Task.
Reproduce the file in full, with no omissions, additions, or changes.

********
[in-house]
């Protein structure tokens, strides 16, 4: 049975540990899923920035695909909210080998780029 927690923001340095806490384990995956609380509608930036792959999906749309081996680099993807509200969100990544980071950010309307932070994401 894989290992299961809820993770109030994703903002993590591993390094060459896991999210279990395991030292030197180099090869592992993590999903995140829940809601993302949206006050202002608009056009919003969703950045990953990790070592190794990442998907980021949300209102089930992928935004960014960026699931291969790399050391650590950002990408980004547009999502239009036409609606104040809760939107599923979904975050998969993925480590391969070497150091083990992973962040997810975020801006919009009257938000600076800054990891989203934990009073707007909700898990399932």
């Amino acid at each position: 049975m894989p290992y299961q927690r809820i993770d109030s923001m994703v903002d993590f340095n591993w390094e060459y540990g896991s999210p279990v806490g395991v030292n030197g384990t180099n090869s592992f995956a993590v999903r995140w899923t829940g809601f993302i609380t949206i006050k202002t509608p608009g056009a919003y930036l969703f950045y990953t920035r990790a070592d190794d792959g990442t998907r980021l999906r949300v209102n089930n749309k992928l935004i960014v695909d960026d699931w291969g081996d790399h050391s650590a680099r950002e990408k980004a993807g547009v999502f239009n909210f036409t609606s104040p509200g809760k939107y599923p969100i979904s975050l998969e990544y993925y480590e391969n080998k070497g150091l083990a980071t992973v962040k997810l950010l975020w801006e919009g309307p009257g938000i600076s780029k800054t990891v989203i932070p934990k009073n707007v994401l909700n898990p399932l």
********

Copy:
[in-house]
């Protein structure tokens, strides 16, 4: 049975540990899923920035695909909210080998780029 927690923001340095806490384990995956609380509608930036792959999906749309081996680099993807509200969100990544980071950010309307932070994401 894989290992299961809820993770109030994703903002993590591993390094060459896991999210279990395991030292030197180099090869592992993590999903995140829940809601993302949206006050202002608009056009919003969703950045990953990790070592190794990442998907980021949300209102089930992928935004960014960026699931291969790399050391650590950002990408980004547009999502239009036409609606104040809760939107599923979904975050998969993925480590391969070497150091083990992973962040997810975020801006919009009257938000600076800054990891989203934990009073707007909700898990399932």
């Amino acid at each position: 049975m894989p290992y299961q927690r809820i993770d109030s923001m994703v903002d993590f340095n591993w390094e060459y540990g896991s999210p279990v806490g395991v030292n030197g384990t180099n090869s592992f995956a993590v999903r995140w899923t829940g809601f993302i609380t949206i006050k202002t509608p608009g056009a919003y930036l969703f950045y990953t920035r990790a070592d190794d792959g990442t998907r980021l999906r949300v209102n089930n749309k992928l935004i960014v695909d960026d699931w291969g081996d790399h050391s650590a680099r950002e990408k980004a993807g547009v999502f239009n909210f036409t609606s104040p509200g809760k939107y599923p969100i979904s975050l998969e990544y993925y480590e391969n080998k070497g150091l083990a980071t992973v962040k997810l950010l975020w801006e919009g309307p009257g938000i600076s780029k800054t990891v989203i932070p934990k009073n707007v994401l909700n898990p399932l």